Since the conclusion of the 2022 Australian Open, a series of ITF events have been taking place in Australia as a host of young Aussies looked to boost their rankings before heading abroad.
Six tournaments were held over the past eight weeks, with two being played in Bendigo and four in Canberra. Players competing ranged from around 200 to 1200 in both the ATP and WTA rankings, with the large majority being Australians.
The 12 Finals Results were as follows:
M25 – D.Sweeny def. A.Santillan
W25 – A.Muhammad def. P.Hon
M25 – D.Sweeny def. J.McCabe
W25 – A.Muhammad def. A.Rodionova
M25 - L.Tu def. A.Harris
W25 - A.Muhammad def. O.Gadecki
M25 - O.Jasika def. J.McCabe
W25 - J.Fourlis def. O.Gadecki
W60 - M.Uchijima def. O.Gadecki
M25 - J.Kubler def. T.Schoolkate
W60 - S.Jang def. Y.Naito
M25 - J.Kubler def. O.Jasika
From an Aussie perspective, here are my five major standouts.
18-year-old McCabe had a very successful ITF run, going 18-5 in all completed singles matches. While not managing a title, McCabe was just one point from the trophy in Canberra 2 and reached the Semi-Finals at four of the events – a feat which no other man achieved. McCabe, who fell just short in his opening round match of Australian Open Qualifying, has since risen from #1216 to #546 in the ATP Rankings, on the back of his past two months. He is also now ranked 22nd in the ATP Next Gen Race for 2022 and 4th in the world among 18-year-olds this year. In my opinion, McCabe has proven himself to be the best Australian teenage prospect on the men’s side.
21-year-old came out of the gates firing in Canberra, claiming his maiden professional singles title in the opening event before backing up for his second the following week. The Penrith-born Aussie showcased his electrifying court speed and desire to chase down every ball - as well as his glorious mullet – all helping to propel him up from #519 to a career high #383 in the ATP Rankings. Like McCabe, Sweeny is also eligible for the ATP Next Gen Finals where he currently sits in 17th place.
24-year-old Jasika, who has faced a series of battles on and off the court since his US Open triumph as a junior, made a resounding return to professional tennis, capped off with his first ITF title in five years. Jasika was one of the major beneficiaries of the ITF swing, with his ranking rising from #1441 to #581 in the space of a month, setting himself up for a big year and hopefully a long-awaited return to Grand Slam level down the track.
With more points up for grabs in the female events, a stronger contingent of internationals were drawn to both Bendigo and Canberra, which saw only one Aussie woman claim a singles title. Fourlis was the one who managed a trophy as the 22-year-old won the Bendigo title in her home state and the 5thpro title of her career. Throughout February and March, Fourlis jumped up almost 100 places in the WTA Rankingswhere she currently sits at #234. The Australian Open Mixed Doubles Finalist is also closing in on her career high ranking of #189, a goal which she hopes to tick off in 2022.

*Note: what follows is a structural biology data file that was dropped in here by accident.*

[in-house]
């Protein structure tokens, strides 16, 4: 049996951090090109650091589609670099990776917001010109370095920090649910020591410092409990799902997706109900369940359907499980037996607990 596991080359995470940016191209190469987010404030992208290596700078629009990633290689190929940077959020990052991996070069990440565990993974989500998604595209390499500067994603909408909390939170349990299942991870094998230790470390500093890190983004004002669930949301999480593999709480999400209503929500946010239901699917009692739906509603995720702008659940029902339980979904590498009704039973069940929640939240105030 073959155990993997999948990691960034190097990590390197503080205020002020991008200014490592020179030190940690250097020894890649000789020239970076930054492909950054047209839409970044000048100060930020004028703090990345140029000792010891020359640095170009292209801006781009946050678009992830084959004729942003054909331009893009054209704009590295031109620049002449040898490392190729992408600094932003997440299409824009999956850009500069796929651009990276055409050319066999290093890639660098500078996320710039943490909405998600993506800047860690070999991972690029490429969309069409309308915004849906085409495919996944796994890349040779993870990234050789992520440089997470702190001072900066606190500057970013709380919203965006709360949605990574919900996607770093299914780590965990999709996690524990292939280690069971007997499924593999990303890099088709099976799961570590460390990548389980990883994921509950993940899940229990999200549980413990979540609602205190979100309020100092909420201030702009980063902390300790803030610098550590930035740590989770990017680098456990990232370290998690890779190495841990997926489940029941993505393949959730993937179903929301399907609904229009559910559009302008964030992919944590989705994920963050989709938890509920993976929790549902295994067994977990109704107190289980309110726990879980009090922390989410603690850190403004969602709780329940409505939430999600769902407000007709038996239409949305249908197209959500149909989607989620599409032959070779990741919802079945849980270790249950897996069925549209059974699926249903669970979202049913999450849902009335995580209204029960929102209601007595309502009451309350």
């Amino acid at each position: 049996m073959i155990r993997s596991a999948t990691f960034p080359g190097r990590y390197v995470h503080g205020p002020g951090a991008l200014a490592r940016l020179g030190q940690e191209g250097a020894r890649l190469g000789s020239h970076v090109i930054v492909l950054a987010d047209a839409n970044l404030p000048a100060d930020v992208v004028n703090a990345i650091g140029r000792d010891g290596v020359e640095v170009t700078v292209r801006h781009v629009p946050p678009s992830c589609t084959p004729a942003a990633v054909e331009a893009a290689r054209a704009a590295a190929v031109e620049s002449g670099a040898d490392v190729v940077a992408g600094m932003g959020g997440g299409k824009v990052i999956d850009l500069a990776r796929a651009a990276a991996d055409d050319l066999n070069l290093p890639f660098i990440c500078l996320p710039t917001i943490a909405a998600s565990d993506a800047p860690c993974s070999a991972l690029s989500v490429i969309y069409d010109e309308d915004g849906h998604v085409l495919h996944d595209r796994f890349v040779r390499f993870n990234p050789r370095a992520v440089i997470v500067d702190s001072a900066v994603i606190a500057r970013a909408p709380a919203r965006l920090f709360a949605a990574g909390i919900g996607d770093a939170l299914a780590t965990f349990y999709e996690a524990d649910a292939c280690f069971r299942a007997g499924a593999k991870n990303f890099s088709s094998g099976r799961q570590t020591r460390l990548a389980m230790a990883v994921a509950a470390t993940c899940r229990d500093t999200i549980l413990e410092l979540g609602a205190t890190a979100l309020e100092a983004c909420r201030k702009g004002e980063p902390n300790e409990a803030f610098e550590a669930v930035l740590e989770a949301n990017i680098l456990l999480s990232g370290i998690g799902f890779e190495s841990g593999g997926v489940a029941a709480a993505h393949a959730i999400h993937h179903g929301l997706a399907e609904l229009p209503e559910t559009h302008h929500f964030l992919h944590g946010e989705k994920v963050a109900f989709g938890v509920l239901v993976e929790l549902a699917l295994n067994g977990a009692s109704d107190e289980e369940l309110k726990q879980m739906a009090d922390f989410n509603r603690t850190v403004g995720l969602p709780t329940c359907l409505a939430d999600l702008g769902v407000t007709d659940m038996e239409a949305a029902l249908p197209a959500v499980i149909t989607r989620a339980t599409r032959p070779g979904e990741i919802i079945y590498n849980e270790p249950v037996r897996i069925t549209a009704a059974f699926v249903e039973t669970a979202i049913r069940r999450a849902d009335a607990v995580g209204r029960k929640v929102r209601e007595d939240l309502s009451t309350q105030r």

After missing the 2022 Australian Open due to her vaccination status, 19-year-old Olivia Gadecki capitalised on the local ITF swing, rising from outside the top 250 to World Number 167. The rise could have been even greater had Gadecki converted any of her three finals into titles, however her consistent level, boasting an 18-5 record in completed singles matches, indicates the talented nature of the Aussie teenager. While there appears to be more depth in Australia’s female youth, compared to that of our men, Gadecki has certainly put herself forward as the leader in the bid for our next female star.
Ultimately, these six ITF events in Australia have laid the framework for a host of Aussies who will now look to head overseas and continue to build on their start to 2022. Being able to play professional level matches and earn substantial points - while saving money on travel costs - provides the perfect way to commence a season for lower ranked players.
While many Australian players were able to take full advantage of having professional level events on home soil, fans did not enjoy the same benefit. Crowds at all six ITF events resonated the empty stands during lockdowns and this largely stems from a lack of awareness and marketing.
The national governing body, in Tennis Australia, failed to make one post on its two main social platforms (Instagram, Facebook) about the ITF events and results. Given their reach to thousands of tennis fans across the country, especially post the Australian Summer where tennis interest is at its peak, it truly is quite poor. A major opportunity to promote young stars and high-quality tennis is being missed, and for that reason, tennis is continually struggling to keep pace with other codes in Australia.
Ultimately, Australia needs more pro events outside of January, to assist young and emerging players all year round. But these tournaments simply must be advertised promoted and marketed better to fully capitalise on Australia’s love for the sport.